US 4677322 A
A voltage comparator (10) includes two sampled input networks connected inarallel between an input reference voltage (Vref) and the inverting input (16) of an integrator (12,14), the other input (18) of which is grounded. The first input network has a first input capacitor (C1) which is through-switched at a first sampling frequency (F1). The second input network has a second input capacitor which is diagonally-switched at a second sampling frequency (F2), thus providing an output voltage to the integrator (12,14) which is of opposite polarity to that of the first network. For a given ratio between the capacitors (C1,C2), the output (15) of the integrator is determined by the relationship between the sampling frequencies (F1,F2), thus providing a comparator capability. Also disclosed is a frequency lock loop (34) in which the output (Vcontrol) of a frequency comparator (38) is filtered of the switching frequencies and utilized as the control voltage for a voltage controlled oscillator (42). The output of the oscillator is then coupled to a switching pulse generator (44) which provides the switching pulses (F2,F2N) to the second input network of the comparator (38).
1. A frequency comparator of the type including:
an operational amplifier having an inverting and noninverting input node and an output node, and
an integrating capacitor connected between the output node and one of the input nodes of the amplifier, the other of the input nodes being connected to a signal reference voltage node,
a first, sampled input network connected between an input reference voltage node and the one input node of the amplifier and including a first input capacitor,
a second, sampled input network connected between the input reference voltage node and the one input node of the amplifier, in parallel with the first input network, and including a second input capacitor,
first switching means for periodically isolating both sides of the first capacitor from and connecting them to the signal reference voltage node, at a first frequency rate, and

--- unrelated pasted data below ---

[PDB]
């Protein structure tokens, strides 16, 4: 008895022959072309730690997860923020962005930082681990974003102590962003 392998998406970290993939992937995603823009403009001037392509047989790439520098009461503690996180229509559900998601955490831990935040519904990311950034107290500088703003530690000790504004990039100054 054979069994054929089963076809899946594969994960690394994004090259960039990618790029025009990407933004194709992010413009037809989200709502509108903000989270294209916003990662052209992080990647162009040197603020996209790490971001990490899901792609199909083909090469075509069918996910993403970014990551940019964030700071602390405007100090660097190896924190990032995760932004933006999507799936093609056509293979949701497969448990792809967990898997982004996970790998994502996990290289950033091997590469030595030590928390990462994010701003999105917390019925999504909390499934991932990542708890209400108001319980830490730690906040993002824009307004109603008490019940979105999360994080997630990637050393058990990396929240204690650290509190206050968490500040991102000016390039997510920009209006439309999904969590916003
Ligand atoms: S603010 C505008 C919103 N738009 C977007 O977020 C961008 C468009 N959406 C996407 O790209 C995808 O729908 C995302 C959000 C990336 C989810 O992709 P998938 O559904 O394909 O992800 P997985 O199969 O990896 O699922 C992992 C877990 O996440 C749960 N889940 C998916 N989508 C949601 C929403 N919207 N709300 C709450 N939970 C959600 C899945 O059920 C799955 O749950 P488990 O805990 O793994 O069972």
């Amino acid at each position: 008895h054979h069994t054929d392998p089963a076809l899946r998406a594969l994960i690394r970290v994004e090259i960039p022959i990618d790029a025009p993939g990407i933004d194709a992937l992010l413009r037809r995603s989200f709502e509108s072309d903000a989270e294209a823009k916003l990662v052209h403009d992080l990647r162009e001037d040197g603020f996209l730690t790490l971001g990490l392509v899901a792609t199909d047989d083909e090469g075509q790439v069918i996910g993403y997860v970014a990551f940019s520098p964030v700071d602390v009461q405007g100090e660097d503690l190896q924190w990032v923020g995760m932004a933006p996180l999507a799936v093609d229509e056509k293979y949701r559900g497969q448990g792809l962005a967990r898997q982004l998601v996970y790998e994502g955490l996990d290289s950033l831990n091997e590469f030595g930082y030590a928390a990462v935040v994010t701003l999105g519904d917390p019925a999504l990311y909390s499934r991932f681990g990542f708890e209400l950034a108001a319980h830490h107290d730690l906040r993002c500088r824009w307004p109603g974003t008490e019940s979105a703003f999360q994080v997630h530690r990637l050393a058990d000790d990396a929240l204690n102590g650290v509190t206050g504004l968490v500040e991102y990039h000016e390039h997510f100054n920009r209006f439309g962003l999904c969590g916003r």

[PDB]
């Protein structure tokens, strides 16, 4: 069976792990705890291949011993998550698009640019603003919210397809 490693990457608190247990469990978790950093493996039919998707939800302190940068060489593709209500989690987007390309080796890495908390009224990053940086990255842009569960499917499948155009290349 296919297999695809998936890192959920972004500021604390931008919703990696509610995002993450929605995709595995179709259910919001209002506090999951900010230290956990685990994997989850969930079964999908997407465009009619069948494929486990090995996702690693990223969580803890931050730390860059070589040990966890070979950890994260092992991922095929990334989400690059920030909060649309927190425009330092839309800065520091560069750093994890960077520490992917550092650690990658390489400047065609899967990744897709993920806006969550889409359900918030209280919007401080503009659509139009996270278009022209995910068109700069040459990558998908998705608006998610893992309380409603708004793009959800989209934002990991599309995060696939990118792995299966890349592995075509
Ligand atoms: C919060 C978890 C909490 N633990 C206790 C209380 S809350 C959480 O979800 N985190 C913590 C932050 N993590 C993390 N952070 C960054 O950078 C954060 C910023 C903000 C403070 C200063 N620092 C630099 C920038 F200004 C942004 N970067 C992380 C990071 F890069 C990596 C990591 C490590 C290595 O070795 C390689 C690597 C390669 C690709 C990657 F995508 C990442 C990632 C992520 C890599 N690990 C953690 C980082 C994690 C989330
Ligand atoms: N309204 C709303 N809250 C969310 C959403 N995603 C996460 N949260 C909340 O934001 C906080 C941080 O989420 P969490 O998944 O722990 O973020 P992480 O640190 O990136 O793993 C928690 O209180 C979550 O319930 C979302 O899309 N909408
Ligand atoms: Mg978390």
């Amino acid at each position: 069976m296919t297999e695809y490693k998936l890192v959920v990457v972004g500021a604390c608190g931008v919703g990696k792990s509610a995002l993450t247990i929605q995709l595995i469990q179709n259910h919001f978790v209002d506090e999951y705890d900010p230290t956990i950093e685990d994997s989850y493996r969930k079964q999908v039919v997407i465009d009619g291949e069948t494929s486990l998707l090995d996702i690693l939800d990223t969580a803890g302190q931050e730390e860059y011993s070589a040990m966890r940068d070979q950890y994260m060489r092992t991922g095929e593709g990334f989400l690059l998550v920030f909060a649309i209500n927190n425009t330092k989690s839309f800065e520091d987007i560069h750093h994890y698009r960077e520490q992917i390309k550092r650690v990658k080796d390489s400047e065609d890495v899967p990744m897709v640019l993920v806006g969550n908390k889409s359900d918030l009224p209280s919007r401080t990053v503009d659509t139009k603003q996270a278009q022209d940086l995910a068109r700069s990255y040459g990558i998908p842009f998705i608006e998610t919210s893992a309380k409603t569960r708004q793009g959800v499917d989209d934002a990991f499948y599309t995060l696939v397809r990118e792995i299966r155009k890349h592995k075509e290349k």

second switching means for periodically isolating either side of the second capacitor from and connecting it to the signal reference voltage node, at a second frequency rate.
2. The comparator as defined in claim 1 wherein the first switching means isolates and then connects to the signal reference voltage node both sides of the first capacitor simultaneously, and wherein the second switching means isolates and then connects to the signal reference voltage either side of the second capacitor alternately.
3. The comparator as defined in claim 2 wherein the connecting of both sides of the first input capacitor to the input reference voltage node is out of phase and nonoverlapping with the connecting of both sides of the first input capacitor to the signal reference voltage node.
4. The comparator as defined in claim 3 wherein the first and second switching means comprise field effect transistors.
5. The comparator as defined in claim 4, comprising:
a first transistor having its conduction path connected between the input reference voltage node and the one side of the first input capacitor;
a second transistor having its conduction path connected between the other side of the first input capacitor and the one input node of the amplifier;
a third transistor having its conduction path connected between the one side of the first input capacitor and the signal reference voltage node;
a fourth transistor having its conduction path connected between the other side of the first input capacitor and the signal reference voltage node;
a fifth transitor having its conduction path connected between the input reference voltage node and one side of the second capacitor;
a sixth transistor having it conduction path connected between the other side of the second input capacitor and the one input node of the amplifier;
a seventh transistor having its conduction path connected between the one side of the second input capacitor and the signal reference voltage node, and
an eighth transistor having its conduction path connected between the other side of the second input capacitor and the signal reference voltage node.
6. A frequency lock loop apparatus, comprising:
means for generating a first pair of nonoverlapping switching pulse trains of a first frequency;
means responsive to a control voltage for generating a second pair of nonoverlapping switching pulse trains of a second frequency and generating an output signal of a second frequency,